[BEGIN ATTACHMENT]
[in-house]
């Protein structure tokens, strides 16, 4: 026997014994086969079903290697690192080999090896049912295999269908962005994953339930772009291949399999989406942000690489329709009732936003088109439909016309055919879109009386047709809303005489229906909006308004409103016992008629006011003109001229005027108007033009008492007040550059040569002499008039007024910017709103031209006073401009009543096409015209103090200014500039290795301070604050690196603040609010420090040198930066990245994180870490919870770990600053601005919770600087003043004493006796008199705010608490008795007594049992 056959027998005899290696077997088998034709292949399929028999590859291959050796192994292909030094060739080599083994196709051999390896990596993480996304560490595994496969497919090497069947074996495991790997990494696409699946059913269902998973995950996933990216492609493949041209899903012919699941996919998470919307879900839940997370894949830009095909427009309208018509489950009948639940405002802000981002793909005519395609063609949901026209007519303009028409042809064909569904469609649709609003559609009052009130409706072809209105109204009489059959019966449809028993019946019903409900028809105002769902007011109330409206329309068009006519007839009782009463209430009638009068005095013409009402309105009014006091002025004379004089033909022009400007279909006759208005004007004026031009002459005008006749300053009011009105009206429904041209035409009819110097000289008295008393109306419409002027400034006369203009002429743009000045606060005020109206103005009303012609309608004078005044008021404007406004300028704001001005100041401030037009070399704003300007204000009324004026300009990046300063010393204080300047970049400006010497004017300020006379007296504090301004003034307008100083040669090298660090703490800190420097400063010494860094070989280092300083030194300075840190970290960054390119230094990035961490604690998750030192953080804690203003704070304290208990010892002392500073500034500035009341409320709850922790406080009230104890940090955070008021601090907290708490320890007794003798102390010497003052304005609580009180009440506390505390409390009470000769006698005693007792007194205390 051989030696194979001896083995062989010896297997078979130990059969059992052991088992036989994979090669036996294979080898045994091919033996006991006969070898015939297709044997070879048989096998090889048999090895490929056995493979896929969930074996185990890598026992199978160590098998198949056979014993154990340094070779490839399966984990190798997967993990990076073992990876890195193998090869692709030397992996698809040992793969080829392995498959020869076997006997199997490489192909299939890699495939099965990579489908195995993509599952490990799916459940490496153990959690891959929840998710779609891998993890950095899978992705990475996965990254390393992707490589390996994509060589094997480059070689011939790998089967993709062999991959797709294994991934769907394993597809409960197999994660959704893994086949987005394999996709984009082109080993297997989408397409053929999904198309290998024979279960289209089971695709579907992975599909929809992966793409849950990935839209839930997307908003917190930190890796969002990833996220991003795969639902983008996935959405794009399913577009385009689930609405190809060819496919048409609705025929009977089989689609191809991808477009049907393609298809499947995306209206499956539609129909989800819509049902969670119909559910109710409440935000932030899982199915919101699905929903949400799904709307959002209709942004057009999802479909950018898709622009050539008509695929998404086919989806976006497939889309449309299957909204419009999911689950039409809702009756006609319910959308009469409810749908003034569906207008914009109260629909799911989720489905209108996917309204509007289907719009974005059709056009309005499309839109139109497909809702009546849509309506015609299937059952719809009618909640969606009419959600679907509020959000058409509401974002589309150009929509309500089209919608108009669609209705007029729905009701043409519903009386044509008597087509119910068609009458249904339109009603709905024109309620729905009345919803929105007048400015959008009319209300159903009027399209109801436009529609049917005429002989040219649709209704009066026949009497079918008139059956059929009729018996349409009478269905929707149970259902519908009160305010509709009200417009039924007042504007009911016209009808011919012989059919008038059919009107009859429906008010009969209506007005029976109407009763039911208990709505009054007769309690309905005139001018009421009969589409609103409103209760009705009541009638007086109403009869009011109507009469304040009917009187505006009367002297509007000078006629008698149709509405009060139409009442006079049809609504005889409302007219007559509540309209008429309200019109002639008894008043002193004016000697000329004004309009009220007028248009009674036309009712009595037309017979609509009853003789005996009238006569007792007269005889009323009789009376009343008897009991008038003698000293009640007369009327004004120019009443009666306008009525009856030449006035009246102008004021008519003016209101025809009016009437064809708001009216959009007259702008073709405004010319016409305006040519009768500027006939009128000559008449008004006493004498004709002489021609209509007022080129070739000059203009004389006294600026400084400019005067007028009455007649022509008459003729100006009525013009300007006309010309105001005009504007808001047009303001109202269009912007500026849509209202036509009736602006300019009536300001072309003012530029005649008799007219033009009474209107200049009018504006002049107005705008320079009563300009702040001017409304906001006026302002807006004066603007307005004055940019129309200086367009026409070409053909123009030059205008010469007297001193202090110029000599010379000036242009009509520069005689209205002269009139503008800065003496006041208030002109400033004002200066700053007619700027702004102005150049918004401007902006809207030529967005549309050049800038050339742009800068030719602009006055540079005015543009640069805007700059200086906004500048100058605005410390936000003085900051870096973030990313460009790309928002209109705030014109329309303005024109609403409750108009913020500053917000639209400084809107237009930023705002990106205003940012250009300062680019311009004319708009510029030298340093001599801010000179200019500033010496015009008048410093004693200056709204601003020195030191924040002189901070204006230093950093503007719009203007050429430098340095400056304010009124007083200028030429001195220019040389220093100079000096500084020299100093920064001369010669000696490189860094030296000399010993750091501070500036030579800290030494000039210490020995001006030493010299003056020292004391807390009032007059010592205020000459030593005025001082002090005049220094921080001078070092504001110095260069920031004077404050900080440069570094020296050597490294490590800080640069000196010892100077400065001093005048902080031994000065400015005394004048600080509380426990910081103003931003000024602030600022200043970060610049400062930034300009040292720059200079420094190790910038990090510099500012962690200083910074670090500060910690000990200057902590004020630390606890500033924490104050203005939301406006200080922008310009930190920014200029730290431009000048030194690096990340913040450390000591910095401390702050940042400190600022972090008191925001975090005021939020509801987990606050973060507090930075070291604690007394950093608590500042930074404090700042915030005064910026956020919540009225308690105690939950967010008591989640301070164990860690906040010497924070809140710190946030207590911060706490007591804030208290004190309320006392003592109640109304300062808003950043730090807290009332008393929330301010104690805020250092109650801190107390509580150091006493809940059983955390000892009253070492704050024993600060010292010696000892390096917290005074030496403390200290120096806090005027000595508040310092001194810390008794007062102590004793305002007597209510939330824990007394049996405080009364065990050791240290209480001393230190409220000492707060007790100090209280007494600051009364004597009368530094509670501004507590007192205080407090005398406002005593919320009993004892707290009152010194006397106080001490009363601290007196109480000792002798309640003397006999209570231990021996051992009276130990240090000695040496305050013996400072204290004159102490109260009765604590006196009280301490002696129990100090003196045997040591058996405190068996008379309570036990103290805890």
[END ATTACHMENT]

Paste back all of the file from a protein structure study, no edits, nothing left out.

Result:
[in-house]
């Protein structure tokens, strides 16, 4: 026997014994086969079903290697690192080999090896049912295999269908962005994953339930772009291949399999989406942000690489329709009732936003088109439909016309055919879109009386047709809303005489229906909006308004409103016992008629006011003109001229005027108007033009008492007040550059040569002499008039007024910017709103031209006073401009009543096409015209103090200014500039290795301070604050690196603040609010420090040198930066990245994180870490919870770990600053601005919770600087003043004493006796008199705010608490008795007594049992 056959027998005899290696077997088998034709292949399929028999590859291959050796192994292909030094060739080599083994196709051999390896990596993480996304560490595994496969497919090497069947074996495991790997990494696409699946059913269902998973995950996933990216492609493949041209899903012919699941996919998470919307879900839940997370894949830009095909427009309208018509489950009948639940405002802000981002793909005519395609063609949901026209007519303009028409042809064909569904469609649709609003559609009052009130409706072809209105109204009489059959019966449809028993019946019903409900028809105002769902007011109330409206329309068009006519007839009782009463209430009638009068005095013409009402309105009014006091002025004379004089033909022009400007279909006759208005004007004026031009002459005008006749300053009011009105009206429904041209035409009819110097000289008295008393109306419409002027400034006369203009002429743009000045606060005020109206103005009303012609309608004078005044008021404007406004300028704001001005100041401030037009070399704003300007204000009324004026300009990046300063010393204080300047970049400006010497004017300020006379007296504090301004003034307008100083040669090298660090703490800190420097400063010494860094070989280092300083030194300075840190970290960054390119230094990035961490604690998750030192953080804690203003704070304290208990010892002392500073500034500035009341409320709850922790406080009230104890940090955070008021601090907290708490320890007794003798102390010497003052304005609580009180009440506390505390409390009470000769006698005693007792007194205390 051989030696194979001896083995062989010896297997078979130990059969059992052991088992036989994979090669036996294979080898045994091919033996006991006969070898015939297709044997070879048989096998090889048999090895490929056995493979896929969930074996185990890598026992199978160590098998198949056979014993154990340094070779490839399966984990190798997967993990990076073992990876890195193998090869692709030397992996698809040992793969080829392995498959020869076997006997199997490489192909299939890699495939099965990579489908195995993509599952490990799916459940490496153990959690891959929840998710779609891998993890950095899978992705990475996965990254390393992707490589390996994509060589094997480059070689011939790998089967993709062999991959797709294994991934769907394993597809409960197999994660959704893994086949987005394999996709984009082109080993297997989408397409053929999904198309290998024979279960289209089971695709579907992975599909929809992966793409849950990935839209839930997307908003917190930190890796969002990833996220991003795969639902983008996935959405794009399913577009385009689930609405190809060819496919048409609705025929009977089989689609191809991808477009049907393609298809499947995306209206499956539609129909989800819509049902969670119909559910109710409440935000932030899982199915919101699905929903949400799904709307959002209709942004057009999802479909950018898709622009050539008509695929998404086919989806976006497939889309449309299957909204419009999911689950039409809702009756006609319910959308009469409810749908003034569906207008914009109260629909799911989720489905209108996917309204509007289907719009974005059709056009309005499309839109139109497909809702009546849509309506015609299937059952719809009618909640969606009419959600679907509020959000058409509401974002589309150009929509309500089209919608108009669609209705007029729905009701043409519903009386044509008597087509119910068609009458249904339109009603709905024109309620729905009345919803929105007048400015959008009319209300159903009027399209109801436009529609049917005429002989040219649709209704009066026949009497079918008139059956059929009729018996349409009478269905929707149970259902519908009160305010509709009200417009039924007042504007009911016209009808011919012989059919008038059919009107009859429906008010009969209506007005029976109407009763039911208990709505009054007769309690309905005139001018009421009969589409609103409103209760009705009541009638007086109403009869009011109507009469304040009917009187505006009367002297509007000078006629008698149709509405009060139409009442006079049809609504005889409302007219007559509540309209008429309200019109002639008894008043002193004016000697000329004004309009009220007028248009009674036309009712009595037309017979609509009853003789005996009238006569007792007269005889009323009789009376009343008897009991008038003698000293009640007369009327004004120019009443009666306008009525009856030449006035009246102008004021008519003016209101025809009016009437064809708001009216959009007259702008073709405004010319016409305006040519009768500027006939009128000559008449008004006493004498004709002489021609209509007022080129070739000059203009004389006294600026400084400019005067007028009455007649022509008459003729100006009525013009300007006309010309105001005009504007808001047009303001109202269009912007500026849509209202036509009736602006300019009536300001072309003012530029005649008799007219033009009474209107200049009018504006002049107005705008320079009563300009702040001017409304906001006026302002807006004066603007307005004055940019129309200086367009026409070409053909123009030059205008010469007297001193202090110029000599010379000036242009009509520069005689209205002269009139503008800065003496006041208030002109400033004002200066700053007619700027702004102005150049918004401007902006809207030529967005549309050049800038050339742009800068030719602009006055540079005015543009640069805007700059200086906004500048100058605005410390936000003085900051870096973030990313460009790309928002209109705030014109329309303005024109609403409750108009913020500053917000639209400084809107237009930023705002990106205003940012250009300062680019311009004319708009510029030298340093001599801010000179200019500033010496015009008048410093004693200056709204601003020195030191924040002189901070204006230093950093503007719009203007050429430098340095400056304010009124007083200028030429001195220019040389220093100079000096500084020299100093920064001369010669000696490189860094030296000399010993750091501070500036030579800290030494000039210490020995001006030493010299003056020292004391807390009032007059010592205020000459030593005025001082002090005049220094921080001078070092504001110095260069920031004077404050900080440069570094020296050597490294490590800080640069000196010892100077400065001093005048902080031994000065400015005394004048600080509380426990910081103003931003000024602030600022200043970060610049400062930034300009040292720059200079420094190790910038990090510099500012962690200083910074670090500060910690000990200057902590004020630390606890500033924490104050203005939301406006200080922008310009930190920014200029730290431009000048030194690096990340913040450390000591910095401390702050940042400190600022972090008191925001975090005021939020509801987990606050973060507090930075070291604690007394950093608590500042930074404090700042915030005064910026956020919540009225308690105690939950967010008591989640301070164990860690906040010497924070809140710190946030207590911060706490007591804030208290004190309320006392003592109640109304300062808003950043730090807290009332008393929330301010104690805020250092109650801190107390509580150091006493809940059983955390000892009253070492704050024993600060010292010696000892390096917290005074030496403390200290120096806090005027000595508040310092001194810390008794007062102590004793305002007597209510939330824990007394049996405080009364065990050791240290209480001393230190409220000492707060007790100090209280007494600051009364004597009368530094509670501004507590007192205080407090005398406002005593919320009993004892707290009152010194006397106080001490009363601290007196109480000792002798309640003397006999209570231990021996051992009276130990240090000695040496305050013996400072204290004159102490109260009765604590006196009280301490002696129990100090003196045997040591058996405190068996008379309570036990103290805890």